Carlo Ancelotti appeared in front of the press to announce that Ángel di María was leaving and Sami Khedira was staying. No surprises there. Di María can be turned into a very large cheque, Khedira cannot. Khedira is a good player, a coal stoker in midfield, but Di María is something more because he is all-action and able to unbalance defences. Madrid says that Di María left because he wanted to. But he wanted to leave because Real signed Gareth Bale to occupy his position and, after he had adapted to another area of the pitch with customary application and great success, James Rodríguez was brought to the club. And he was offered a contract extension with a salary that treated him like the number 11 in the squad and he felt that he was more than that.
Di María held a strategic value for Madrid that requires no repetition. He is an extraordinary player, the star of the Champions League final, and if he wanted to leave it is because this Real Madrid was conceived from the neon lights and not footballing logic. It is a Madrid with an irrational agenda, who possess enough money to unite Cristiano Ronaldo and Bale and to give Karim Benzema a pay rise. But there is no money to retain the services of Di María, who doesn't sell shirts.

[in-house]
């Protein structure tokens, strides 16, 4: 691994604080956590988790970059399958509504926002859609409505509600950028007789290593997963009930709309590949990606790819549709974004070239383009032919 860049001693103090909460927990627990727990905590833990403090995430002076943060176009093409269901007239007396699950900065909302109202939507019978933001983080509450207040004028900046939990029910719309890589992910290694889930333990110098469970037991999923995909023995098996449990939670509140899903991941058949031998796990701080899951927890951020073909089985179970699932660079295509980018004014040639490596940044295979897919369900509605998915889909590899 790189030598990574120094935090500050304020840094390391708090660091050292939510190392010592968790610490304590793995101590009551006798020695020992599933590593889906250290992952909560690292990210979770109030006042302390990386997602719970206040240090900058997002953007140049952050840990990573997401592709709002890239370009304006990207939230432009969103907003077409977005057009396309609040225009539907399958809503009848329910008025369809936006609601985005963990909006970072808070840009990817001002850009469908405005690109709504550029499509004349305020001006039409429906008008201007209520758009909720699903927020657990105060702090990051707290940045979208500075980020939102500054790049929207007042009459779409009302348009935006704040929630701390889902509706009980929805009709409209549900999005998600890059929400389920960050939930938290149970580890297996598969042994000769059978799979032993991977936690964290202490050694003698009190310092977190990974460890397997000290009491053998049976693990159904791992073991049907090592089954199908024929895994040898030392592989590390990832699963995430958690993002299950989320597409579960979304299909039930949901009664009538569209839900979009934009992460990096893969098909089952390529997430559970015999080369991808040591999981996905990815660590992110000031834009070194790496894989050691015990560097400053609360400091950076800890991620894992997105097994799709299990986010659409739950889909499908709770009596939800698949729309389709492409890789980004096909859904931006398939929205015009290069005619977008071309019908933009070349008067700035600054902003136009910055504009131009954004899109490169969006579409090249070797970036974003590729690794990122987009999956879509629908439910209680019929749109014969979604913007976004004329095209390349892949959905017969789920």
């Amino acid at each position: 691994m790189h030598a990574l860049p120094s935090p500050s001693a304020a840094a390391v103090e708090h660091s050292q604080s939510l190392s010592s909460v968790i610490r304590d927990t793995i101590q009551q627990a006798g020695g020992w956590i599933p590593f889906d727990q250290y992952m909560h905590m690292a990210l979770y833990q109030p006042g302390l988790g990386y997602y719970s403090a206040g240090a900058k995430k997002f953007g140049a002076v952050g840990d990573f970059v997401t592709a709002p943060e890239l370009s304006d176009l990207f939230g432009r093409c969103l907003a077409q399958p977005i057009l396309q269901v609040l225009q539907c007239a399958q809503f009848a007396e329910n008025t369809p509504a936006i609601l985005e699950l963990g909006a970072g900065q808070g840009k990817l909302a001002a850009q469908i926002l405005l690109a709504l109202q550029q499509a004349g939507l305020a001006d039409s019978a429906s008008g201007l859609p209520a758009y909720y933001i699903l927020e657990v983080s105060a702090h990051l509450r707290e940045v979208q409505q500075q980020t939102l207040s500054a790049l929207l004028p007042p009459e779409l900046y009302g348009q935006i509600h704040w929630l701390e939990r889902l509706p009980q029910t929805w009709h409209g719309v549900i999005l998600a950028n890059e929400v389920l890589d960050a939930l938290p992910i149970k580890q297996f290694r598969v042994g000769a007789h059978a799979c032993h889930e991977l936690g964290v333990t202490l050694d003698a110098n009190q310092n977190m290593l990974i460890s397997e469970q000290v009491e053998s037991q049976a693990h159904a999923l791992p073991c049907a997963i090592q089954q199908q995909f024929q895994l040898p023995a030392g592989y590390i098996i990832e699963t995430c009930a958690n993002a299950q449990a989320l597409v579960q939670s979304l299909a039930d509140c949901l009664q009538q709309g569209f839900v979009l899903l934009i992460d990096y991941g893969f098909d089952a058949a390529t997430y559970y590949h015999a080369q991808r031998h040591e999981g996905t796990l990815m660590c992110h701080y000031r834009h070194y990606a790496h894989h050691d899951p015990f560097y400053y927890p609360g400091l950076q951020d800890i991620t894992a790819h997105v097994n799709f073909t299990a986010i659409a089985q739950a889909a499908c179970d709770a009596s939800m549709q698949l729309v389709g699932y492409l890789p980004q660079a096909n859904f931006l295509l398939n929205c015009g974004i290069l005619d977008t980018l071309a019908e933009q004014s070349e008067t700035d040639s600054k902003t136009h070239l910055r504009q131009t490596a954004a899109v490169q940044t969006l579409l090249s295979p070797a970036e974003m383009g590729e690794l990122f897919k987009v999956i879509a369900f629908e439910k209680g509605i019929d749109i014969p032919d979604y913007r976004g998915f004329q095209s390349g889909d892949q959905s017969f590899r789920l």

During last season opinion polls painted José Mourinho as "anti-Spanish," as a consequence of which Madrid bought Asier Illarramendi and Isco for almost 70 million euros. After the Spanish national team made an exhibition of themselves in Brazil, their names are not so popular on the back of shirts, so in their place came Toni Kroos and James, the stars of the World Cup. But as money is not infinite Di María had to be sold. And Ancelotti has to fit them in. He raises his eyebrow, says this and then the opposite, shrugs his shoulders and if Atlético should win, so be it. Now Córdoba is coming to town. There is no Di María, and that's how to fit them in. Ancelotti has good players and he got by last season.